o Foster distinctive communities with a sense of place

    o Preserve open space, farmland, natural beauty, and critical environmental areas

    o Strengthen and direct development towards existing communities

    o Provide a variety of transportation choices

    o Make development decisions predictable, fair, and cost effective

    o Encourage community and stakeholder collaboration in development decisions

    • Core Concepts of Sustainable Coastal Management

    o Cleaner Production systems

    o Eco-efficiency

    o Life Cycle Assessment

    o Energy use and supply

    o Water use, supply and Water conservation

    o Wastewater

    o Integrated water resource management, natural drainage systems and green infrastructure

    o Planning and design for sustainable coastal areas

    • Community Empowerment & community resilient profile Models

    • Future Trends for Sustainable Coastal Planning

    • Experiential learning in collecting and reporting on sustainable growth metrics.

    D. Textbooks

    The Practice of Local Government Planning / By Frank So, Charles Hoch, and Linda Dalton. Chicago: American Planning Association Press: 2000.

    The Public Participation Handbook: Making Better Decisions through Citizen Involvement / By James L. Creighton. San Francisco: Jossey-Bass: 2005.

    Coastal Planning and Management / By Robert Kay and Jacqueline Alder.New York: Taylor & Francis: 2005.

    Smart growth for coastal and waterfront communities [Washington, DC] : National Oceanic and Atmospheric Administration: 2009.

    purl.access.gpo.gov/GPO/LPS119878

    E. Course Readings, Online Resources, and Other Purchases

    Planning for coastal resilience : best practices for calamitous times / By Timothy Beatley. Washington, DC : Island Press: 2009.

    The Ecology of Place: Planning for Environment, Economy and Community / By Timothy Beatley and Kristy Manning. Washington, D.C.: Island Press: 1997

    Smart growth for coastal and waterfront communities [Washington, DC] : National Oceanic and Atmospheric Administration: 2009.

    purl.access.gpo.gov/GPO/LPS119878

    Waterfronts: Cities Reclaim Their Edge / By Ann Breen and Dick Rigby.Washington, D.C.: The Waterfront Press: 1997.

    Catastrophe in the making: the engineering of Katrina and the disasters of tomorrow / By William R. Freudenburg. Washington, DC : Island Press/Shearwater Books: 2009.

    Evaluating smart growth : state and local policy outcomes / By Gregory K. Ingram and Yu-hung Hong. Cambridge, MA : Lincoln Institute of Land Policy: 2009.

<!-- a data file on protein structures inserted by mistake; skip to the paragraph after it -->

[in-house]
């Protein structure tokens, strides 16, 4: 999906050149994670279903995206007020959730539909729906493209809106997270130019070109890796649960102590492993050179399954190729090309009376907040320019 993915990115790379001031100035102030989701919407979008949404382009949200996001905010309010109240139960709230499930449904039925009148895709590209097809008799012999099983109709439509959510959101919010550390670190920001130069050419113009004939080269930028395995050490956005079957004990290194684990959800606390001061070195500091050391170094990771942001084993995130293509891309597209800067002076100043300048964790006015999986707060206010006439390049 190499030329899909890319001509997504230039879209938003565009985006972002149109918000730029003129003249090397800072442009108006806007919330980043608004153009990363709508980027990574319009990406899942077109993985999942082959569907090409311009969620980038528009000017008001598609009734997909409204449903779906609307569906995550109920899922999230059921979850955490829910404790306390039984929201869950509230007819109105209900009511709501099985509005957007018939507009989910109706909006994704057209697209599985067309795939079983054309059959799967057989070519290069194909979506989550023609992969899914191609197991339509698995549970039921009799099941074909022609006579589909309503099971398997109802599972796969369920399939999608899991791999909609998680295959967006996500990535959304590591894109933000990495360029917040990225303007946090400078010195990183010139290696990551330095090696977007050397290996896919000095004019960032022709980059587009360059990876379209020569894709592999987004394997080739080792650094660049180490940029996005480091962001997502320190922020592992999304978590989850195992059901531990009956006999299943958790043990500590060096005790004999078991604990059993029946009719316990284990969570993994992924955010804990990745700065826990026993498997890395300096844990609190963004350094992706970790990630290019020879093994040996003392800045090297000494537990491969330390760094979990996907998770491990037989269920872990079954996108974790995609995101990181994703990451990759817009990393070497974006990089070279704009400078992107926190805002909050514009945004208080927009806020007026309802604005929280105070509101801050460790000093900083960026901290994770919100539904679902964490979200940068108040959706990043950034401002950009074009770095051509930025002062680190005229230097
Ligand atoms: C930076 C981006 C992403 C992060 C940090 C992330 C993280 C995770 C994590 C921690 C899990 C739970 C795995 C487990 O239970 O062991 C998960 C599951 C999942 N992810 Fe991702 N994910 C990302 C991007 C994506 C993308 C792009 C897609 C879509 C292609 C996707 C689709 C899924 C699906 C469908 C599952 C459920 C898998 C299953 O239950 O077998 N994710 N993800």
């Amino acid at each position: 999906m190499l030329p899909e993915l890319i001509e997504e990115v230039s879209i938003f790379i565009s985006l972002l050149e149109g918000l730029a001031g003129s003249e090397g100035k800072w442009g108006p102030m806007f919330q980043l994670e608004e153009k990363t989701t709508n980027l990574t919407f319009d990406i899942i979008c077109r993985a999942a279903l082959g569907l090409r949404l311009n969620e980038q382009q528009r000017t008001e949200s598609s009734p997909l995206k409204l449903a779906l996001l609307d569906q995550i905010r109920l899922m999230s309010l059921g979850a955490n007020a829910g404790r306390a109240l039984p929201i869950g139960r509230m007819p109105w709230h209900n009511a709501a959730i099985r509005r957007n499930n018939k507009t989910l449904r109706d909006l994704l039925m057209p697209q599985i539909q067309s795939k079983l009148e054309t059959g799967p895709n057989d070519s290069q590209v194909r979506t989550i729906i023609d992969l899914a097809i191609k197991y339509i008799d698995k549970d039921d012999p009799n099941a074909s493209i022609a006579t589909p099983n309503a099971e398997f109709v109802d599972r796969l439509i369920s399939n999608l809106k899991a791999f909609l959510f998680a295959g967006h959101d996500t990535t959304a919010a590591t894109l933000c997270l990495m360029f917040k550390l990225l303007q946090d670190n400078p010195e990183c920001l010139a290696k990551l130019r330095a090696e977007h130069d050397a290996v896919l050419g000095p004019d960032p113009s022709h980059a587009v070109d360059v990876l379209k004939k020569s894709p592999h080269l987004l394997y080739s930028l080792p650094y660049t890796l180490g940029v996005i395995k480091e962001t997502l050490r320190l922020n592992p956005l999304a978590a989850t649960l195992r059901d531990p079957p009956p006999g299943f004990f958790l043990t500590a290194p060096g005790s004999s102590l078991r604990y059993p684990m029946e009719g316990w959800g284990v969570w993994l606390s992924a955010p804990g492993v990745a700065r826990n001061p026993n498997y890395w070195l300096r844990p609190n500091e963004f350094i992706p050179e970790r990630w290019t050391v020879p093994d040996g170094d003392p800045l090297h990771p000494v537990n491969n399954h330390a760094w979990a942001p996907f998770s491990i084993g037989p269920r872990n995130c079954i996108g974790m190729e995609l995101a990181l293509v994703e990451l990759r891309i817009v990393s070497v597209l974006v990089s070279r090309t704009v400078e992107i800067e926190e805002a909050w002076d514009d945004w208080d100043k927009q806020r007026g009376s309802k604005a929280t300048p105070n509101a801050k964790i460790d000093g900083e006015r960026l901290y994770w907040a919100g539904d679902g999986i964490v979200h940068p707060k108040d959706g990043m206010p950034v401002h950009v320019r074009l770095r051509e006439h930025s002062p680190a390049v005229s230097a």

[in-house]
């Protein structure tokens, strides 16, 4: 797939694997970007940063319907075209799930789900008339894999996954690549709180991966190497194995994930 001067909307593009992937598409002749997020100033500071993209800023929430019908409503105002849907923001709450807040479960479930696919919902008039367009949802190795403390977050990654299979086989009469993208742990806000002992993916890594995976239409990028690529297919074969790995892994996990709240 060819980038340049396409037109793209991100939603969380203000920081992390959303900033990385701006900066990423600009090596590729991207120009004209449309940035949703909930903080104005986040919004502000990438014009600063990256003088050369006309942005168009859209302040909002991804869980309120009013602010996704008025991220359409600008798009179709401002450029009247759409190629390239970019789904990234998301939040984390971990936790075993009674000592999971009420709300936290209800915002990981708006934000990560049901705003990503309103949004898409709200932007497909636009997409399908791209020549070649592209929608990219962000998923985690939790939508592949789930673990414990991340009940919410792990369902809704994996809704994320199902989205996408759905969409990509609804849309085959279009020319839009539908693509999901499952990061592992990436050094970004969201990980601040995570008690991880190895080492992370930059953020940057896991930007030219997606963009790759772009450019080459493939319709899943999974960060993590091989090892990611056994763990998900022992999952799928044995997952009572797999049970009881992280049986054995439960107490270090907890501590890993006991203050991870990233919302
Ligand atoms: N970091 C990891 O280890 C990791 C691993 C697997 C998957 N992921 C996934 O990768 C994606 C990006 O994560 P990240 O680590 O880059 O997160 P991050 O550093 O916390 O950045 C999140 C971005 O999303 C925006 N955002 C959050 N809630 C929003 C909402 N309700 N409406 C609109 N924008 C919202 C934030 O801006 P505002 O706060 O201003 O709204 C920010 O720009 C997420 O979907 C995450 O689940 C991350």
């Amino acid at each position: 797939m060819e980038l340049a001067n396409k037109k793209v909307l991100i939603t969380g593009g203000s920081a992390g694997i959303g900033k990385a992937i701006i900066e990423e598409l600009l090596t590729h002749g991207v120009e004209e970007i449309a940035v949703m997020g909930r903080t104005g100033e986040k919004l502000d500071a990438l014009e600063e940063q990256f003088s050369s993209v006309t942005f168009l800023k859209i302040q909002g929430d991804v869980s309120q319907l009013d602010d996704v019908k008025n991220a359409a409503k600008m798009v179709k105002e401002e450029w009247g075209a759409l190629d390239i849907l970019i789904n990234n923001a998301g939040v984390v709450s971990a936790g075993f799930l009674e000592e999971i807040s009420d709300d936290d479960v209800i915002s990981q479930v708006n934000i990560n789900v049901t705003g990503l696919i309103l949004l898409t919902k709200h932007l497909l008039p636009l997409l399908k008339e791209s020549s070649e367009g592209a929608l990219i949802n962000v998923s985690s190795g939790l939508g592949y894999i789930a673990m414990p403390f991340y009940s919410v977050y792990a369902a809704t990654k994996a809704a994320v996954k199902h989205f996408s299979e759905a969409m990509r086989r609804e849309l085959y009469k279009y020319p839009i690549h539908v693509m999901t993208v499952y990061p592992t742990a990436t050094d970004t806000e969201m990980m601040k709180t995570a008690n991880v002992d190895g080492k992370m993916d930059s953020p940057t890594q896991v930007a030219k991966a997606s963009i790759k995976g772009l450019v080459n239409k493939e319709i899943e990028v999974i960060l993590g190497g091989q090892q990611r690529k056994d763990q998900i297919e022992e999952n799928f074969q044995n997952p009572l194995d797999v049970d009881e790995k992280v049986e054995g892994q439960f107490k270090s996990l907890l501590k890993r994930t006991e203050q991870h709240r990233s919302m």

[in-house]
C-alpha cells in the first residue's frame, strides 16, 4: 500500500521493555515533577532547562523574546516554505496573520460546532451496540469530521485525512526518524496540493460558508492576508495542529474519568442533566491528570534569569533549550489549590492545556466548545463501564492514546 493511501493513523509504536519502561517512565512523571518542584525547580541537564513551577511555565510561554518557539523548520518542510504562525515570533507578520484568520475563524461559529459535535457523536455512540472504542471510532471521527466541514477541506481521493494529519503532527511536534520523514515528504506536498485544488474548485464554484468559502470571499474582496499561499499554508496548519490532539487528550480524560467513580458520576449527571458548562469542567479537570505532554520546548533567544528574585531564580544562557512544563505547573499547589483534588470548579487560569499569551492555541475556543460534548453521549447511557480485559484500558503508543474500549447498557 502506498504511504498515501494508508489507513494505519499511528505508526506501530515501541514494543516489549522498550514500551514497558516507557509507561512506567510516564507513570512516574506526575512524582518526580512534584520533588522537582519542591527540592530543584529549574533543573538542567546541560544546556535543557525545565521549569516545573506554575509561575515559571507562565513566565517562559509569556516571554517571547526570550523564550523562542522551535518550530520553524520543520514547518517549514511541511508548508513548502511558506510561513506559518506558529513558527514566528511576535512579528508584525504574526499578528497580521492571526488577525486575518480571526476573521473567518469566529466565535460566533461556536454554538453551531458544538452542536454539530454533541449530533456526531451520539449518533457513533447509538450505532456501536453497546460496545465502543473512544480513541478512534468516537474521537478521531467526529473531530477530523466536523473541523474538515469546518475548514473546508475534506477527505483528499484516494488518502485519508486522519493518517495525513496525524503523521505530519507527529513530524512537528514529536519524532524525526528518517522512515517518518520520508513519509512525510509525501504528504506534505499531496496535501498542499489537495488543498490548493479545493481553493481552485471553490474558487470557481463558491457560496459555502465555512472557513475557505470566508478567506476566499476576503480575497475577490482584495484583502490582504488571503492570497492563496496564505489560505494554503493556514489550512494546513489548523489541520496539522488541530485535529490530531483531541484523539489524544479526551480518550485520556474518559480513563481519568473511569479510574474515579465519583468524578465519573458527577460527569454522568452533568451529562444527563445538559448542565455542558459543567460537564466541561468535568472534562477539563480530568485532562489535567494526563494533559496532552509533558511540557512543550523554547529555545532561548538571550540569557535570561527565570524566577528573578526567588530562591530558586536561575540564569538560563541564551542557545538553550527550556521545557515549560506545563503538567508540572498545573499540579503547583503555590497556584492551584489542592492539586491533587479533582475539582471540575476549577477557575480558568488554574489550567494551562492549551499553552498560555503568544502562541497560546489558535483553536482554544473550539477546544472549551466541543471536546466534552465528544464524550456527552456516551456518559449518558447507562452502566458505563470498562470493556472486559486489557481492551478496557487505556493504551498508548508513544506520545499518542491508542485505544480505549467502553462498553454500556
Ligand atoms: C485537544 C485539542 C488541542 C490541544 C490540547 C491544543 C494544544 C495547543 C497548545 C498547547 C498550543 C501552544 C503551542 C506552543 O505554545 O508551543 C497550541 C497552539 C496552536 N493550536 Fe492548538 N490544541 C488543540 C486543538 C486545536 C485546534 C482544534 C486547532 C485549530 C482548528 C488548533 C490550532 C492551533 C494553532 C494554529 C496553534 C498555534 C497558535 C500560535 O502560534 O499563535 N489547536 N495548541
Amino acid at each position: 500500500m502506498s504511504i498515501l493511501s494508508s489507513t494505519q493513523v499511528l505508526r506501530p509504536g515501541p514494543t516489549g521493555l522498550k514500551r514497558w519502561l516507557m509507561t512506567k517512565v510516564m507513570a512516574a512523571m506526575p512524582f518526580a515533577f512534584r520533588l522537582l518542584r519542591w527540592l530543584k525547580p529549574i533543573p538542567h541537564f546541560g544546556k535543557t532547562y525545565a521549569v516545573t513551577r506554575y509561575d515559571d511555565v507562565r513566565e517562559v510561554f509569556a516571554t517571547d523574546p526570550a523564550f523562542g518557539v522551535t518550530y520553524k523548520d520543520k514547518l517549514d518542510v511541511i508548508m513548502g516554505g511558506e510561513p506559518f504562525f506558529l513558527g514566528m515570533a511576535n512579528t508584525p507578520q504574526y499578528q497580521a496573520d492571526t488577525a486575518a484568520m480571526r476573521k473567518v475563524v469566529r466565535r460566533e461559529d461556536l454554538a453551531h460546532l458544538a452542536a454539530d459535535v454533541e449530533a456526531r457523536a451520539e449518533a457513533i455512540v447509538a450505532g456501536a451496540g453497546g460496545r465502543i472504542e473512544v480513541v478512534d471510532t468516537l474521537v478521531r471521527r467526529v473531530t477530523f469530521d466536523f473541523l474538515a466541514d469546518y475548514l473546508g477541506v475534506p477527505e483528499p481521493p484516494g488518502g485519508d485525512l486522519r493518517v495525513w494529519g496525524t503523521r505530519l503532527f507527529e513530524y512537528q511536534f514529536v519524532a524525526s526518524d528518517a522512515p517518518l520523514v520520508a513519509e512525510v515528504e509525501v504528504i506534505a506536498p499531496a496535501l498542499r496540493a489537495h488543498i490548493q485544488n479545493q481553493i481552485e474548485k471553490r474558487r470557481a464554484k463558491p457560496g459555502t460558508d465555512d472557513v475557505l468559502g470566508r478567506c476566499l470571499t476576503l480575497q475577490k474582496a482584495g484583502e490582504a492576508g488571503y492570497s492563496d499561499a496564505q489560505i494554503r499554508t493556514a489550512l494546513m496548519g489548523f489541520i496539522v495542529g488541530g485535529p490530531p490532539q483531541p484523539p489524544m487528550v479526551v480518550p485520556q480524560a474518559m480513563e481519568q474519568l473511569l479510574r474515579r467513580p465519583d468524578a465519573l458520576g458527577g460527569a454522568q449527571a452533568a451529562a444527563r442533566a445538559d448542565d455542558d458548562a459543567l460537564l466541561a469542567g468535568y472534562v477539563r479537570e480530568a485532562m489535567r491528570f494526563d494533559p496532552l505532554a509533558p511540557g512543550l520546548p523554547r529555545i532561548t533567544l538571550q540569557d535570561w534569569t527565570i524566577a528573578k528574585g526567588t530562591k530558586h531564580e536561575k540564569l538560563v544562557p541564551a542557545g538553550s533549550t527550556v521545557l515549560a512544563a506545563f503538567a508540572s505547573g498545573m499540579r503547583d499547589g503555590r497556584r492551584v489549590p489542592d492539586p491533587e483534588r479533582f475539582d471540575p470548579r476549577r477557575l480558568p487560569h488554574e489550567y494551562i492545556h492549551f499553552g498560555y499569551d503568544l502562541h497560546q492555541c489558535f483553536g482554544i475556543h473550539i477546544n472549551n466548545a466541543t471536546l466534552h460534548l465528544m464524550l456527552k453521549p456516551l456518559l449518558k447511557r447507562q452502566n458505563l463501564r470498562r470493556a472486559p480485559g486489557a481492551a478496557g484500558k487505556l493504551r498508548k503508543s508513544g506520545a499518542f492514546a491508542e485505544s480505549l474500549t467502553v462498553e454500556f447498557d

Urban transformation: understanding city design and form / By Peter Bosselmann. Washington, DC : Island Press: 2008.

    WWW.SMARTGROWTH.ORG/ABOUT/PRINCIPLES/DEFAULT.ASP

    Resilient cities : responding to peak oil and climate change / By Peter Newman, Timothy Beatley, and Heather Boyer. Washington, DC : Island Press: 2009

    Urban planning tools for climate change mitigation / By Patrick M. Condon.Cambridge, MA : Lincoln Institute of Land Policy: 2009.

    An Introduction to Coastal Zone Management / By Timothy Beatley, David J. Brower, and Anna K. Schwab. Washington, D.C.: Island Press: 2002.

    Marine and Coastal Protected Areas: A Guide for Planners and Managers / By Rodney V. Salm, John R. Clark, and Erkki Siirila. Washington, D.C.: Island Press: 2000.

    Coastal Planning and Management / By Robert Kay and Jacqueline Alder.New York: Taylor & Francis: 2005.

    Ecological Riverfront Design: Restoring Rivers, Connecting Communities / By Betsy Otto, Kathleen McCormick, and Michael Leccese. Chicago: American Planning Association: 2004.

    Protecting coastal investments : examples of regulations for Wisconsin’s coastal communities / By Brian W. Ohm. [Madison] : Sea Grant, University of Wisconsin ; UW Extension: 2008.

    Regional and urban GIS : a decision support approach / By Timothy L. Nyerges and Piotr Jankowski. New York : Guilford Press: 2010.

    F. Student Expectations/Requirements and Grading Policy

    EVALUATION:

    Scale: 97 - 100% = A+ or 4.00; 94 - 96% = A or 4.00; 90 - 93% = A- or 3.67

    87 - 89% = B+ or 3.33; 84 -86% = B or 3.00; 80 - 83% = B- or 2.67

    77 - 79% = C+ or 2.33; 74 -76% = C or 2.00; 70 -73% = C- or 1.67

    69% and below - forget about it! (Same declining percentages apply.)

    NOTE: Graded materials will not be stored indefinitely. If you need to raise a question about your grade or contest your final grade, you must do so within two weeks from the date final grades were due per the USF registrar’s office.

    Your grade is comprised of the following components: (Specifics for all assignments can be

    found in the “DO” window of each module, as well as in the individual module “Sequence and

    Calendar” documents.)

    Amendments: This syllabus may be amended or changed at any time by the instructor.

     

    Grade breakdown: 

     

    Individual Assignments                  100 points